Foreign Affairs

Obama’s unfinished business in Iraq

Mission accomplished.  Two words.  A phrase that haunted one president is now the calling card of success for another. 

While President Obama technically claimed no victory in his national Oval Office address last week, the subtext was clear – in this election charged season, your president has delivered on a campaign promise.  

For the better part of this decade, Americans have struggled with their own identity crisis on this war.  It was always easy to be “for the troops.”  Yet many succumbed to the frustrations we all felt just before the Surge started to push back against rogue militants (sentiments we see emerging again today as we surge forces into Afghanistan).  They collectively threw their hands up in disgust.  Seeing no end in sight, doubters blamed President George Bush and his cowboy attitude toward Saddam and his country. 

Barack Obama was all too eager to oblige that sentiment, stoke those frustrations and ride the utter regret to the White House.  But what President Obama saw upon assuming office was not the easy solution Candidate Obama projected while on the campaign trail.

Fast forward two years, and three months late on some date plucked out of thin air; we now have a commander-in-chief ready to move on, whether or not Iraq is.

“We have met our responsibility,” Obama sternly stated last week. “Now it is time to turn the page.” 

You can say that again.  This administration would like nothing more than to turn the page on its Iraq policies, and hope the American people never find out the real mess Obama has left in his wake as the last combat brigades withdraw.

In his remarks, Obama deftly weaved his way around the sticky situations that remain in Iraq, focusing instead on the apple pie issue of combat troops withdrawing, and a relative peace that, for the time being, persists in country. 

It is true that Iraqi security forces are slowly but surely assuming field-ready status, preparing to take over responsibilities for major security functions.  Once again, the U.S. soldier has done his job, training those who would take his place.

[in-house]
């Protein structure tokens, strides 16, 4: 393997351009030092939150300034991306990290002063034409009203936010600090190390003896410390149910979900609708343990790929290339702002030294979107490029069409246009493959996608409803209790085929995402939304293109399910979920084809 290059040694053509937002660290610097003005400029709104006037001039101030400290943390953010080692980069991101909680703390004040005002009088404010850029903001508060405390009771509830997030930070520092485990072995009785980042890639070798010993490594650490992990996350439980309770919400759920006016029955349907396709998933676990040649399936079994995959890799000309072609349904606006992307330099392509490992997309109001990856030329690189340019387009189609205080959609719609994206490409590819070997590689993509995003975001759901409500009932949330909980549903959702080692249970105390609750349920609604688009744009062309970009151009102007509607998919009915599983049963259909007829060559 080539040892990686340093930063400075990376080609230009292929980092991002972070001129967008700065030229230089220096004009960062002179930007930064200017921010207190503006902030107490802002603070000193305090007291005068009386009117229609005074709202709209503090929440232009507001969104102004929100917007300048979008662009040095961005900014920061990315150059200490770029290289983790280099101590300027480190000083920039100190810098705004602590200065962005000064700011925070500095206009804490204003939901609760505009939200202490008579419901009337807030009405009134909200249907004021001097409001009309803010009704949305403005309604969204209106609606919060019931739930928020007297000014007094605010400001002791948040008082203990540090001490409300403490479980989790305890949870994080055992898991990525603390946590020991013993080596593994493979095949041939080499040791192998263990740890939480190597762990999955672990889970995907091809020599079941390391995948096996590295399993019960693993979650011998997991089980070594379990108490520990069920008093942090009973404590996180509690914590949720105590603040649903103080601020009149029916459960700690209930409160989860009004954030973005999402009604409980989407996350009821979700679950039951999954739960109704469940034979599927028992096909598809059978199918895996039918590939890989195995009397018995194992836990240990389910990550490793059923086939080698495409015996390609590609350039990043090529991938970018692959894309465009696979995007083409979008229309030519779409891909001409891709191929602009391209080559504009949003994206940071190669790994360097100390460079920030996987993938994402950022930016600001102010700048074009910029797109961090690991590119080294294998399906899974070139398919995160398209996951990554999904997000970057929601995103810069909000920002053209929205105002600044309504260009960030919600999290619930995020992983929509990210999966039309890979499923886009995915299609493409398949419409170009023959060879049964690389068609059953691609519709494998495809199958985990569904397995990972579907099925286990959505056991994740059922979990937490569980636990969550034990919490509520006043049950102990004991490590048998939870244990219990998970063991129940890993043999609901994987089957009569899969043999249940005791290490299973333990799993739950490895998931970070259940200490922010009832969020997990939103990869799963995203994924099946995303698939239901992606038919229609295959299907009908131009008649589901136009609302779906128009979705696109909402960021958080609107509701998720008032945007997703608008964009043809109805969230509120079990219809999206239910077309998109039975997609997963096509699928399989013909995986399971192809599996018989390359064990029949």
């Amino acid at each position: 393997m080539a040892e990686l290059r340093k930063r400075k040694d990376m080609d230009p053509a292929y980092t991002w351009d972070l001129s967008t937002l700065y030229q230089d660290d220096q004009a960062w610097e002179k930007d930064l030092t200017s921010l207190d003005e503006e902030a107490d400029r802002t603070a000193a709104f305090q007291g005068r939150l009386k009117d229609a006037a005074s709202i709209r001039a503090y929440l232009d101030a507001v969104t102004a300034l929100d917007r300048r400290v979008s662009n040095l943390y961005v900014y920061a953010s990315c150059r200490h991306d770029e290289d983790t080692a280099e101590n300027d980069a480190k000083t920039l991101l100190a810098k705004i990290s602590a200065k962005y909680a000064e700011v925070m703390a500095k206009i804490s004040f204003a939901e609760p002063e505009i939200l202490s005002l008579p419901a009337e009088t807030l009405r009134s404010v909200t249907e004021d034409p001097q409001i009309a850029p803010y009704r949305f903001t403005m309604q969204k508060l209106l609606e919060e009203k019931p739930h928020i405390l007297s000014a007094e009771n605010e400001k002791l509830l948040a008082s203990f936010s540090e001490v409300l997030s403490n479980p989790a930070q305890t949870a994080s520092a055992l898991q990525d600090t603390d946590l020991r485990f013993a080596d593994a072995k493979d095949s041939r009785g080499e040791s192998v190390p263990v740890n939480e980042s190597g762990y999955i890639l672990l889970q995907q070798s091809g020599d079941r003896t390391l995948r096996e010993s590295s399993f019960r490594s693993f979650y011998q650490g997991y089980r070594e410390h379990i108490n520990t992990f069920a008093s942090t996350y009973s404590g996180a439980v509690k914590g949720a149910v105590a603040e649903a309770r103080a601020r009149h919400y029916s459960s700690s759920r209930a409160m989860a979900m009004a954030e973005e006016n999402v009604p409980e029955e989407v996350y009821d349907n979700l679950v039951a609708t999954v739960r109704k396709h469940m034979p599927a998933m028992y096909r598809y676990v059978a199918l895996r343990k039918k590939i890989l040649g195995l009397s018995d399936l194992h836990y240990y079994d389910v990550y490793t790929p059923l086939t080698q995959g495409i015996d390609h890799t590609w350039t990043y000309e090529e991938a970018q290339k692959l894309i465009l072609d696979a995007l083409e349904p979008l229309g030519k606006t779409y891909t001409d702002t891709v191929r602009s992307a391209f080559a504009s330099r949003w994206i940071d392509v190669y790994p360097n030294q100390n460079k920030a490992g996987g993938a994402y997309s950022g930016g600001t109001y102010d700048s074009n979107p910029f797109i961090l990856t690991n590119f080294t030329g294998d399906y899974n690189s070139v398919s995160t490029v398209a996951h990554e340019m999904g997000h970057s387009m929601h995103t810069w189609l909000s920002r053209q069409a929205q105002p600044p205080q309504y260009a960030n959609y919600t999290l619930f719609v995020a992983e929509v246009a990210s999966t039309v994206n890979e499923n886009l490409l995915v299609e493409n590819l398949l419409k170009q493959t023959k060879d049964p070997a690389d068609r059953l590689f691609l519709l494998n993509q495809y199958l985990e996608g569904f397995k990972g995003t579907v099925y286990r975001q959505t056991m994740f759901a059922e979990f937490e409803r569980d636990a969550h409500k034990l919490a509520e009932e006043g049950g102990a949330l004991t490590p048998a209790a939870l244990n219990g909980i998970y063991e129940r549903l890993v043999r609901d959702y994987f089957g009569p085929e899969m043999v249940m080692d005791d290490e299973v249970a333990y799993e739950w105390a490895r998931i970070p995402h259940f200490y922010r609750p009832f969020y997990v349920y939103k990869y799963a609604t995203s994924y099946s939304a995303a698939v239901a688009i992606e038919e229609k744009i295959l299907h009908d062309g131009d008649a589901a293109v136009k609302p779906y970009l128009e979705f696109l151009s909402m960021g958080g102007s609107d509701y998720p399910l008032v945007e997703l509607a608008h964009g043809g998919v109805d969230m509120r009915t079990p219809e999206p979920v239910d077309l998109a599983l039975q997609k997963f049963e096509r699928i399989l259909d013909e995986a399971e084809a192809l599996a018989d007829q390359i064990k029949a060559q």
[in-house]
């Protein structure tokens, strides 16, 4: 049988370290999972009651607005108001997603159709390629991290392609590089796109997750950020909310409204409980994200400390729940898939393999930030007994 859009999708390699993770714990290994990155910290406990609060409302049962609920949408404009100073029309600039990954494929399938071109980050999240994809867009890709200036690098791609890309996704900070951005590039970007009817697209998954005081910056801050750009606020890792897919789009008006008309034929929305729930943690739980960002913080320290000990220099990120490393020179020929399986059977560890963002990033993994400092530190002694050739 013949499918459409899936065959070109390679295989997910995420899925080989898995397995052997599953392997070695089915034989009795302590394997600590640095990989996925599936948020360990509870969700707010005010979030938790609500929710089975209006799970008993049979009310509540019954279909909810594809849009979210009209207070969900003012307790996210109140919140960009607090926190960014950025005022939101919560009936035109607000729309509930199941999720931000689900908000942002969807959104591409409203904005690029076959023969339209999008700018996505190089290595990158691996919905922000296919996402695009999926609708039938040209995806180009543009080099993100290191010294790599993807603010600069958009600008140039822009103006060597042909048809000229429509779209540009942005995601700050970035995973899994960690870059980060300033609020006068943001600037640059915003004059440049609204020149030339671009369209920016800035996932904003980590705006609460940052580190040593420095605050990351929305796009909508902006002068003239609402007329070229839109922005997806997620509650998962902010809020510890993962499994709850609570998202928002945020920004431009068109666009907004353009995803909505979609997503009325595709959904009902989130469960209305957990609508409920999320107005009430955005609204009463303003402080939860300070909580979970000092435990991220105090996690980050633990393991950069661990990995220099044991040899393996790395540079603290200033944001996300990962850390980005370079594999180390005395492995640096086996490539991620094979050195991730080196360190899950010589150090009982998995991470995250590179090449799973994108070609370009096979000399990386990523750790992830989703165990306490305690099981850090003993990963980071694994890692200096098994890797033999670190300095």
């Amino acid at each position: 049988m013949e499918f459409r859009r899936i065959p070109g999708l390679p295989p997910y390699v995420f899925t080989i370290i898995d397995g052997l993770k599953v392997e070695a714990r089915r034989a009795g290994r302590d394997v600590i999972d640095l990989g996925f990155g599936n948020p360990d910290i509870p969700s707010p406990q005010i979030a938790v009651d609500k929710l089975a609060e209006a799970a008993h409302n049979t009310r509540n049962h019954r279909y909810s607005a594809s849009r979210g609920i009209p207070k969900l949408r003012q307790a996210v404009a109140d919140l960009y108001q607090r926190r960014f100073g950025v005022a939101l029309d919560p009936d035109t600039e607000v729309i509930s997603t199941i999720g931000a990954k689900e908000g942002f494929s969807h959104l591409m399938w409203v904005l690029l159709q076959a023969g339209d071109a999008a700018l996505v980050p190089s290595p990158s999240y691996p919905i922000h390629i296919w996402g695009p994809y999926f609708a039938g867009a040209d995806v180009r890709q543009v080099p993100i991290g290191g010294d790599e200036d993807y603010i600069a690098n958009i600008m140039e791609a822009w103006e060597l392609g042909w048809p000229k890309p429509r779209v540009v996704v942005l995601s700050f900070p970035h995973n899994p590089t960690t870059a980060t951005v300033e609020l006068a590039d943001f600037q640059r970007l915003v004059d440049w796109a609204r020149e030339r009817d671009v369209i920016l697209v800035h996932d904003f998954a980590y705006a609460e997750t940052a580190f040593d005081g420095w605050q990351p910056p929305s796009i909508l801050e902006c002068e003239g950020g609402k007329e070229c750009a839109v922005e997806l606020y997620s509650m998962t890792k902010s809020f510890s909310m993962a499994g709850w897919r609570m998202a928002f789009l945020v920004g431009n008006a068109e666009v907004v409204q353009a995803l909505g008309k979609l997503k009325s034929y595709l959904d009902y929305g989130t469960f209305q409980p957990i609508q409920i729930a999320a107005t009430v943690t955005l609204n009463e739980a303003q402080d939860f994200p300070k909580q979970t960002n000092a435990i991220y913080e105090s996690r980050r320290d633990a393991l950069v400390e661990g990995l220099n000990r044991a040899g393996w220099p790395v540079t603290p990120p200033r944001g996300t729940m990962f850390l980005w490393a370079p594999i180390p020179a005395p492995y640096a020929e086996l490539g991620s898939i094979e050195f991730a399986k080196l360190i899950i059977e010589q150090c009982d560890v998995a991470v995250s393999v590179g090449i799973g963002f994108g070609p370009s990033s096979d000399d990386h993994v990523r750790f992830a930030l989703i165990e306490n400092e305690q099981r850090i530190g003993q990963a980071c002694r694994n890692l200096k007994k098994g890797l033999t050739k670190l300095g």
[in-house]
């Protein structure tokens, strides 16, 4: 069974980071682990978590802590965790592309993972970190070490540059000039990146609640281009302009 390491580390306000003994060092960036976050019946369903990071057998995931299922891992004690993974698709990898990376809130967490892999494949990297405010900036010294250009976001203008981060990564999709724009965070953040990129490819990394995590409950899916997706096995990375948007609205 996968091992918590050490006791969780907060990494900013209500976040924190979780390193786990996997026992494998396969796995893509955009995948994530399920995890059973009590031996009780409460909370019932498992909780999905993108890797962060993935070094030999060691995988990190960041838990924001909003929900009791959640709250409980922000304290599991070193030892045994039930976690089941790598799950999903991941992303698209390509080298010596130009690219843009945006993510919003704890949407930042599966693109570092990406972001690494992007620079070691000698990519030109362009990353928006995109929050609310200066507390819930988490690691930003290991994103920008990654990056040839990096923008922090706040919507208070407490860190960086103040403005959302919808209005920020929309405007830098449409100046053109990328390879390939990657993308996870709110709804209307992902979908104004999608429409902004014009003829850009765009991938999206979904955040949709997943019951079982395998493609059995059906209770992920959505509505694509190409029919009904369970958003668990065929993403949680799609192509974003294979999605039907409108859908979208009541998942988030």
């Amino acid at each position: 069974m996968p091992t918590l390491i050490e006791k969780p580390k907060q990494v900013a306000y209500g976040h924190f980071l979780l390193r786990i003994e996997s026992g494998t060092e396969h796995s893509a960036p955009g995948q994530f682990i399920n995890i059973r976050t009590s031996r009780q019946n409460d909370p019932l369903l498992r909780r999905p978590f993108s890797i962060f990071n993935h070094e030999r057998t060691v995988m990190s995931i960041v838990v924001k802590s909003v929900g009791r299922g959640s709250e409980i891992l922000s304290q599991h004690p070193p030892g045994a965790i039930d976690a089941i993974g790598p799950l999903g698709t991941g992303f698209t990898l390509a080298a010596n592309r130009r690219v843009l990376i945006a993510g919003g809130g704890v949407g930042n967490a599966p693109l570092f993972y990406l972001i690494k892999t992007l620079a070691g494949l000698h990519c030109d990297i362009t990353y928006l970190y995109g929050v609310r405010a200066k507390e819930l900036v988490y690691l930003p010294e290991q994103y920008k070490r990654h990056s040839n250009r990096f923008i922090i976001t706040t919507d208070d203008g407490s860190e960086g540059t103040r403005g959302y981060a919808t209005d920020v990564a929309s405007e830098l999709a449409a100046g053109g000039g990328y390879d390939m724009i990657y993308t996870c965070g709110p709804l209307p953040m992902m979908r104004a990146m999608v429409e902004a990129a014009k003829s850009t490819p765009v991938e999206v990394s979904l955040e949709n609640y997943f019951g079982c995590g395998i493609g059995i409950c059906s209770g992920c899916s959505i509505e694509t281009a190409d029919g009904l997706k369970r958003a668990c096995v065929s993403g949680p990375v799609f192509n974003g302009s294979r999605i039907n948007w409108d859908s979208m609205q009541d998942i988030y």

But the larger problems facing Iraq is its government, or lack thereof.  Following the bumbled, clumsy elections in March that produced no clear winner, the country’s leading parties can’t even agree on a coalition government.  It’s the Middle Eastern equivalent of banana republics we saw in the 80s – a “fig republic” that only pretends to be in power while the Iraqi people struggle for basic necessities such as power and clean water.

These are the true tests of “democracy building” that Obama and even Bush publicly long for.  And they are found wanting.

Whether he says so or not, President Obama now owns the issue of Iraq.  The withdrawal of combat troops on some arbitrary timetable was his idea.  Yet his failure to secure the diplomatic side of this calculus will cost his administration dearly if Iraq continues down this path, or worse, slips into a sectarian civil war.

If we’re not careful, what will result is a return of American forces to the country to clean up a radioactive mess. 

To succeed in Iraq and truly prepare the nation for the democracy we all want, the president must do three things:

First, he must pressure President Talabani to form a new government by any means necessary.  It’s not enough to coax and prod from an ocean away.  Obama must take a personal role in bringing the various factions together and striking a compromise that sets a regime in power.  The future legitimacy of elections in Iraq (a staple of a democracy anywhere) hangs in the balance. 

Second, the Pentagon must keep combat troops in the region, if not in-country.  Already, the State Department is signing contracts with private security companies that will send over 7,000 civilians to protect these foreign workers.  What signal does that send to the Iraqi people?  Anyone remember Blackwater?  Keep some combat brigades there, continue the training, and send a psychological threat to the enemy that it can’t ignore – just as we have in Germany and South Korea for over a half century.

Finally, Congress must not cut funding at this critical time for the Iraqi army.  As a conservative, I loathe more spending.  But the right, short term investment will help stand up a sturdier, lethal army and ensure we’ll never need to send our troops back to lend a hand.

The president punctuated his speech last week by saying, “Our combat mission is ending, but our commitment to Iraq’s future is not.”

Those words will ring hollow if he fails to complete and accomplish his own mission of securing that nation’s political infrastructure and rule of law.  Despite all of our efforts Iraq continues to struggle since the toppling of Saddam Hussein.  Obama knows that.  What must be done now doesn’t fit nicely into some political ad, but it’s the right course of action for the peace we all want.

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